Former NFL Great Frank Gifford Had CTE, Family Says
The family of Hall of Fame running back Frank Gifford says signs of chronic traumatic encephalopathy were found in his brain after his death in August. The diagnosis, which can be made only after death, has been linked to the deaths of other famous football players, including Mike Webster, Junior Seau and Dave Duerson.
Gifford's family said it hopes the announcement of the diagnosis leads to more research about head trauma in football, according to NBC News:
"We as a family made the difficult decision to have [Gifford's] brain studied in hopes of contributing to the advancement of medical research concerning the link between football and traumatic brain injury.
"Our suspicions that he was suffering from the debilitating effects of head trauma were confirmed when a team of pathologists recently diagnosed his condition as that of Chronic Traumatic Encephalopathy (CTE) — a progressive degenerative brain disease."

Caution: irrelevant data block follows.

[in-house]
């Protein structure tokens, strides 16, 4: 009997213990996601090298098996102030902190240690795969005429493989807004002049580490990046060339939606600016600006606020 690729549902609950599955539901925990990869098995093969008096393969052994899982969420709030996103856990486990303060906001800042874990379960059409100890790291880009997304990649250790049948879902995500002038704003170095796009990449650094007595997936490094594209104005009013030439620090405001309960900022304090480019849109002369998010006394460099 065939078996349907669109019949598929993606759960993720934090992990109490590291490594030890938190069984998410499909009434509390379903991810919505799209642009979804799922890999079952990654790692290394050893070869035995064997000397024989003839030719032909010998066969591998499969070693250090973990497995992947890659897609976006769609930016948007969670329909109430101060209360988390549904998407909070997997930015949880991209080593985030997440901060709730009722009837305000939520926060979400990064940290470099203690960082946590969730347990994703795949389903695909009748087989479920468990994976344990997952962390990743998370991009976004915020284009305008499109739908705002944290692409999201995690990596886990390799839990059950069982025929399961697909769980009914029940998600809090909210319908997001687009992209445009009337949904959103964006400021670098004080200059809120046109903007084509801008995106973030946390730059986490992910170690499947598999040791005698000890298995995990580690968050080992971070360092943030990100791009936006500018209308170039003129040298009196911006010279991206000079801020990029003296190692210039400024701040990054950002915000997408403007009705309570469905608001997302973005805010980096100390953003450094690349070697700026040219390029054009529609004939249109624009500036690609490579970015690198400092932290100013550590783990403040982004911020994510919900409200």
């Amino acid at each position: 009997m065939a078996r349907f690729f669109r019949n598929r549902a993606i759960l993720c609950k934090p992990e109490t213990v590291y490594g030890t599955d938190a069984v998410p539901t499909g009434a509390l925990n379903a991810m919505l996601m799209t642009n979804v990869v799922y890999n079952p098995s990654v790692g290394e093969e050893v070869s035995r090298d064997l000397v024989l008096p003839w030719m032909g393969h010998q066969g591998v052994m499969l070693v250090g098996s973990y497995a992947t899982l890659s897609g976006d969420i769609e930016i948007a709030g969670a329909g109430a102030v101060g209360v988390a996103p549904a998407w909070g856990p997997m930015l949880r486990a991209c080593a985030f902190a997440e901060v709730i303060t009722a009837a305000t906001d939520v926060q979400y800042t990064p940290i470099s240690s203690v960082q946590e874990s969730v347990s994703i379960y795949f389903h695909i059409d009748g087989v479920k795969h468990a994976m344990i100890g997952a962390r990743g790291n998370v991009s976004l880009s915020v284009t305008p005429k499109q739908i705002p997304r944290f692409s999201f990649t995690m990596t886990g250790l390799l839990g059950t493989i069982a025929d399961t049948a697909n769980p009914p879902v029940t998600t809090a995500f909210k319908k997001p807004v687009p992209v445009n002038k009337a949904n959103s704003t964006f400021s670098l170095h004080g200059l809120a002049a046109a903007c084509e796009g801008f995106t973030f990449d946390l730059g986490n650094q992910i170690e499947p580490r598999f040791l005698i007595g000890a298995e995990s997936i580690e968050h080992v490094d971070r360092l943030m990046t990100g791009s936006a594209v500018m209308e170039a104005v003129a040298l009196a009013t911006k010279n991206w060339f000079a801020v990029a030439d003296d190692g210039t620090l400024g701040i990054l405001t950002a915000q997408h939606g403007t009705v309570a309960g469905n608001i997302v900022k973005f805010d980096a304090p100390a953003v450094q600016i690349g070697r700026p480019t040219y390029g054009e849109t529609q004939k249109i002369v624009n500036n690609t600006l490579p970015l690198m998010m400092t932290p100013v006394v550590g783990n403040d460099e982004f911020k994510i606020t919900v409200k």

After playing college football at the University of Southern California, Gifford played for the New York Giants from 1952 to 1964. He made the Pro Bowl in eight of his 12 NFL seasons. Gifford also went on to enjoy a successful career as a broadcaster. He married talk show host Kathie Lee Gifford in 1986.
The Gifford family's CTE announcement comes days after concussions once again dominated NFL news. During Sunday's game against the Baltimore Ravens, St. Louis Rams quarterback Case Keenum suffered a concussion when his head was slammed to the ground. Though he was visibly dazed and unable to stand up on his own after the hit, he was left in the game for the next two downs. The incident prompted an NFL investigation and a mandatory conference call with head athletic trainers from each team to review concussion protocols.